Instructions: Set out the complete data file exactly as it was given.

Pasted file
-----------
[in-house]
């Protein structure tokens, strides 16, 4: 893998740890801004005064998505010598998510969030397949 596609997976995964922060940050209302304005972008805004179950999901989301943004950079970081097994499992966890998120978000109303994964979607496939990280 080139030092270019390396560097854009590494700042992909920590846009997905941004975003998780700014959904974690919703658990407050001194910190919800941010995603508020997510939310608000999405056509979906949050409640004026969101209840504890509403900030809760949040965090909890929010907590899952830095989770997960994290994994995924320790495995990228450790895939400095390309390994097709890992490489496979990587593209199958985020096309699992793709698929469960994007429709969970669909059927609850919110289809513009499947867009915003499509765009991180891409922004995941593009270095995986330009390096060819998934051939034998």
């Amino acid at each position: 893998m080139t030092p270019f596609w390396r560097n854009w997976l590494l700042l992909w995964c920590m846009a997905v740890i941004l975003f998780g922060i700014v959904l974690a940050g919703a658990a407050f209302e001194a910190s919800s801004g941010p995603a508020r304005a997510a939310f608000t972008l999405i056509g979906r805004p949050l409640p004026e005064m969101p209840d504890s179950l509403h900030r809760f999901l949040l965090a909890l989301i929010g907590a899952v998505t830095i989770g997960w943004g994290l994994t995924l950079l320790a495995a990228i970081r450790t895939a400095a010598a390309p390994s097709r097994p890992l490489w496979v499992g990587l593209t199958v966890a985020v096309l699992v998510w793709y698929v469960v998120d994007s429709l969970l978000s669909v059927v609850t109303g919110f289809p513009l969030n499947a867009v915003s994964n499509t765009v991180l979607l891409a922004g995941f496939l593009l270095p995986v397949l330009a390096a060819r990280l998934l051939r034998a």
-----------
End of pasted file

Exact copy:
[in-house]
């Protein structure tokens, strides 16, 4: 893998740890801004005064998505010598998510969030397949 596609997976995964922060940050209302304005972008805004179950999901989301943004950079970081097994499992966890998120978000109303994964979607496939990280 080139030092270019390396560097854009590494700042992909920590846009997905941004975003998780700014959904974690919703658990407050001194910190919800941010995603508020997510939310608000999405056509979906949050409640004026969101209840504890509403900030809760949040965090909890929010907590899952830095989770997960994290994994995924320790495995990228450790895939400095390309390994097709890992490489496979990587593209199958985020096309699992793709698929469960994007429709969970669909059927609850919110289809513009499947867009915003499509765009991180891409922004995941593009270095995986330009390096060819998934051939034998």
């Amino acid at each position: 893998m080139t030092p270019f596609w390396r560097n854009w997976l590494l700042l992909w995964c920590m846009a997905v740890i941004l975003f998780g922060i700014v959904l974690a940050g919703a658990a407050f209302e001194a910190s919800s801004g941010p995603a508020r304005a997510a939310f608000t972008l999405i056509g979906r805004p949050l409640p004026e005064m969101p209840d504890s179950l509403h900030r809760f999901l949040l965090a909890l989301i929010g907590a899952v998505t830095i989770g997960w943004g994290l994994t995924l950079l320790a495995a990228i970081r450790t895939a400095a010598a390309p390994s097709r097994p890992l490489w496979v499992g990587l593209t199958v966890a985020v096309l699992v998510w793709y698929v469960v998120d994007s429709l969970l978000s669909v059927v609850t109303g919110f289809p513009l969030n499947a867009v915003s994964n499509t765009v991180l979607l891409a922004g995941f496939l593009l270095p995986v397949l330009a390096a060819r990280l998934l051939r034998a």